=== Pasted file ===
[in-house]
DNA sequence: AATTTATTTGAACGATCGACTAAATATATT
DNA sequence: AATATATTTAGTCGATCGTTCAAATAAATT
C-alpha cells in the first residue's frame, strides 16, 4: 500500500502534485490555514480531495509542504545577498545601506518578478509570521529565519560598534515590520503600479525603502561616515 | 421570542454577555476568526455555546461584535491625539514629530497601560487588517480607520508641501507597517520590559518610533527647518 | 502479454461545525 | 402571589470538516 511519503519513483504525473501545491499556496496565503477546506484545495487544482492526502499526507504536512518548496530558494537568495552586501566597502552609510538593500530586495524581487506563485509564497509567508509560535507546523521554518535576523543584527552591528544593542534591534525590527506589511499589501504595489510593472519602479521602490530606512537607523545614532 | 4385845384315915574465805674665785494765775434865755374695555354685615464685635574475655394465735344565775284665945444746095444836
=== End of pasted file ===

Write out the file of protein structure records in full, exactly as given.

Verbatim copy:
[in-house]
DNA sequence: AATTTATTTGAACGATCGACTAAATATATT
DNA sequence: AATATATTTAGTCGATCGTTCAAATAAATT
C-alpha cells in the first residue's frame, strides 16, 4: 500500500502534485490555514480531495509542504545577498545601506518578478509570521529565519560598534515590520503600479525603502561616515 | 421570542454577555476568526455555546461584535491625539514629530497601560487588517480607520508641501507597517520590559518610533527647518 | 502479454461545525 | 402571589470538516 511519503519513483504525473501545491499556496496565503477546506484545495487544482492526502499526507504536512518548496530558494537568495552586501566597502552609510538593500530586495524581487506563485509564497509567508509560535507546523521554518535576523543584527552591528544593542534591534525590527506589511499589501504595489510593472519602479521602490530606512537607523545614532 | 4385845384315915574465805674665785494765775434865755374695555354685615464685635574475655394465735344565775284665945444746095444836